President Barack Obama and Russian President Dmitry Medvedev are set to sign a landmark nuclear arms reduction treaty Thursday, April 8, in Prague.
The treaty formalizes the agreement between Obama and Medvedev, made in Moscow in July, to cut the number of warheads each country possesses by about 30 percent, from 2,200 to between 1,500 and 1,675, within seven years.
The treaty, referred to as New START, will replace the recently expired Strategic Arms Reduction Treaty (START), which was signed by President George H.W. Bush and Soviet President Mikhail Gorbachev in 1991 and required the two countries to cut their arsenals by 25 percent to about 6,000.
In addition to reducing each country's nuclear arsenal, New START makes substantial cuts in missiles and other long-range delivery systems. It establishes a combined limit of 800 deployed and non-deployed ICBM launchers, SLBM launchers, and heavy bombers equipped for nuclear armaments, and a separate limit of 700 deployed ICBMs, deployed SLBMs, and deployed heavy bombers.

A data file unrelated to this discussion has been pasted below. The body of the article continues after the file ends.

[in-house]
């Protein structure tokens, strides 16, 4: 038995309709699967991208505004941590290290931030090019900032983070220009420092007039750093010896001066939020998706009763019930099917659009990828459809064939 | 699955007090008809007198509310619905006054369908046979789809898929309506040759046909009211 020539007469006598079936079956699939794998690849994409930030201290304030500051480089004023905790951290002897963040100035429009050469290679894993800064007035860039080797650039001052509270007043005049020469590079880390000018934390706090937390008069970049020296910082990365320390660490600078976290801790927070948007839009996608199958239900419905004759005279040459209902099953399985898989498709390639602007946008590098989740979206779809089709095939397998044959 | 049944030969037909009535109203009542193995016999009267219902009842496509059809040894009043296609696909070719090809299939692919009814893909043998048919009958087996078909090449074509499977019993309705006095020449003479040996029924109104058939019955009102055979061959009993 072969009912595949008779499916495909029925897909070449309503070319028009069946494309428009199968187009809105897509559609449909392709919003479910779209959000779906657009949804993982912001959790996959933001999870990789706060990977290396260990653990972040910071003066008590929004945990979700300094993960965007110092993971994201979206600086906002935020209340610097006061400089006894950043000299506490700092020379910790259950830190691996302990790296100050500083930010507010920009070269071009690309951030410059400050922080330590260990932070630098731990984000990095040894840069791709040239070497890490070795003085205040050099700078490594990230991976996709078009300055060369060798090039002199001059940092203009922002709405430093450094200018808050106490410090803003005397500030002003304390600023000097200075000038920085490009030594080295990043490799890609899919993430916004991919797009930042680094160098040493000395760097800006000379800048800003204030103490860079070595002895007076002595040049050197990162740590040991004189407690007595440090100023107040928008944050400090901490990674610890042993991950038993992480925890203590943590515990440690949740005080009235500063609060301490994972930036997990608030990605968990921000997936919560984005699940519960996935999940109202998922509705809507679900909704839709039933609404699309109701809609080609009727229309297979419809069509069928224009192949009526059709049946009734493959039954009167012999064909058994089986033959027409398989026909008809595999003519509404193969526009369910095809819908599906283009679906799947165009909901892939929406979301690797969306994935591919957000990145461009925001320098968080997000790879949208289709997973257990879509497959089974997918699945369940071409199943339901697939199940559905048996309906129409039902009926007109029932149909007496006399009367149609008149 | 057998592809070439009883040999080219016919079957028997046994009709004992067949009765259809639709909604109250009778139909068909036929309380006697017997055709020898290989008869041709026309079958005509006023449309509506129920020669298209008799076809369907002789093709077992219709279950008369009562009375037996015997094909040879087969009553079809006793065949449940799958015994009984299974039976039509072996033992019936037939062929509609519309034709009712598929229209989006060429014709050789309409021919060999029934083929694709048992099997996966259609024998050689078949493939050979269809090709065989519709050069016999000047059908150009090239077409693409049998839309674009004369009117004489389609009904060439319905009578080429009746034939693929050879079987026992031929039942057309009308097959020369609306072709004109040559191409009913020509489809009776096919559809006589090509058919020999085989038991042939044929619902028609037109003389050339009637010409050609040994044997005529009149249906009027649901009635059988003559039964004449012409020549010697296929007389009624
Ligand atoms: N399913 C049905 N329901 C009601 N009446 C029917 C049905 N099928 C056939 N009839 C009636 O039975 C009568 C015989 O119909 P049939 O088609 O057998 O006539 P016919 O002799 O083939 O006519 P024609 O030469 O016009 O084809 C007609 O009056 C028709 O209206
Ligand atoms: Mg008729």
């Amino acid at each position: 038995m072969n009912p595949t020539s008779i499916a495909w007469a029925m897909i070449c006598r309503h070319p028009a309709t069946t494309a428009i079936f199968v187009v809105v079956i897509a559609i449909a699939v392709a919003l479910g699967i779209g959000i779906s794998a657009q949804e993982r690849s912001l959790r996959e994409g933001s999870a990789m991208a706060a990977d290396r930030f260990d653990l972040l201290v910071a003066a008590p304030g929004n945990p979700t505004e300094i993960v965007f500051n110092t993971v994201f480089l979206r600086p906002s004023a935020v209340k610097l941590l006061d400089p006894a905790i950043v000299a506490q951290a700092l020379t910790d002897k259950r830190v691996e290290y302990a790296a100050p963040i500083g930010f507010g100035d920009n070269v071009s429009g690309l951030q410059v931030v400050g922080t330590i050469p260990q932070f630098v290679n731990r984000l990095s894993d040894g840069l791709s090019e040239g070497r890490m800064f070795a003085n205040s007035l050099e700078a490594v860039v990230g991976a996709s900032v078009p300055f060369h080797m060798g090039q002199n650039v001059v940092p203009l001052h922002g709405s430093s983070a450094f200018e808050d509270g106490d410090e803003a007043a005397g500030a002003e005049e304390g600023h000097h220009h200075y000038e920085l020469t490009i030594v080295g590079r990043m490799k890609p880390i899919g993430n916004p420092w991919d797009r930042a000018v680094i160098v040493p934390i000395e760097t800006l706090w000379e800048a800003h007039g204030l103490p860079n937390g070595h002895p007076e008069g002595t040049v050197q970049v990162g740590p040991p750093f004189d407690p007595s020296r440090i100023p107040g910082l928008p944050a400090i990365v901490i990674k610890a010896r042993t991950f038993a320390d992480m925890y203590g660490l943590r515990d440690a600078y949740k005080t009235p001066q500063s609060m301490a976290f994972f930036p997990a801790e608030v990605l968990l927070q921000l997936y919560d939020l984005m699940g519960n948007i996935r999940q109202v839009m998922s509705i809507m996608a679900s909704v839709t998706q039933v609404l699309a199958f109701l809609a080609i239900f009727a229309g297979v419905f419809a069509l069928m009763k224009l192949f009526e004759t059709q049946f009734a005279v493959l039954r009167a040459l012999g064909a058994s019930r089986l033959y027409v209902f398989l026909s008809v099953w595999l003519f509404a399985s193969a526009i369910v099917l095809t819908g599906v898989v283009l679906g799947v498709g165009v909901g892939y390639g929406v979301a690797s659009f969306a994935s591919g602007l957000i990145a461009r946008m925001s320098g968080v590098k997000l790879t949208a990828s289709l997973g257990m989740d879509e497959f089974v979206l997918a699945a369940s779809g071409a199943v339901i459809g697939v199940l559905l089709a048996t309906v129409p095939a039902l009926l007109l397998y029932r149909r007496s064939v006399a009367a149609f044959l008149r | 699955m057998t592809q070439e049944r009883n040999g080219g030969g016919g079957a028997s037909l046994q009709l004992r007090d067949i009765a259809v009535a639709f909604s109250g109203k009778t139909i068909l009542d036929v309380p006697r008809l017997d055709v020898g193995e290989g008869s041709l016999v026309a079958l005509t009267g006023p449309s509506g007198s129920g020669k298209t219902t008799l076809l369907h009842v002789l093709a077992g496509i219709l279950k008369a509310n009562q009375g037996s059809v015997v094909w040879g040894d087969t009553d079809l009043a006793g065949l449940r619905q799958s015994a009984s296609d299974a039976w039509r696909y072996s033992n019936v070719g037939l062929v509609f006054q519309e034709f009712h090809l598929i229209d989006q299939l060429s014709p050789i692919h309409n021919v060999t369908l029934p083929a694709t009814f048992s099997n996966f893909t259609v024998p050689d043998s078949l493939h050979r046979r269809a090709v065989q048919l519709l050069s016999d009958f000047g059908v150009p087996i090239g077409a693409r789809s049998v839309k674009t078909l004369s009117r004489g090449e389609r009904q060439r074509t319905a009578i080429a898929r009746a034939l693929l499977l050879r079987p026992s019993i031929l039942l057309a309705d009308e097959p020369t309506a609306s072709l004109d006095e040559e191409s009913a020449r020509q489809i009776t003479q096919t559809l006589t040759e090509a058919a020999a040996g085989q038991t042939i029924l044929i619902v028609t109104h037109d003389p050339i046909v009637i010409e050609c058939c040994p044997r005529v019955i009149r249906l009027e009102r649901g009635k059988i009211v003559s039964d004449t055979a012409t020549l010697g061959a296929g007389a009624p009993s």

Moving forward, the question remains: As the United States reduces the size and alters the makeup of its nuclear forces, how can U.S. planners ensure that our country remains safe from outside threats and effective in enforcing stability?
President Obama's solution is partially laid out in the Nuclear Posture Review, released April 6. NPR calls for a reduction of the nuclear weapons maintained in all three Triad legs: ICBMs (land-based intercontinental ballistic missiles), SLBMs (submarine-launched ballistic missiles), and strategic bombers. But NPR does not set any specific target numbers for each leg. Whatever the final determination, the effects will be far-reaching.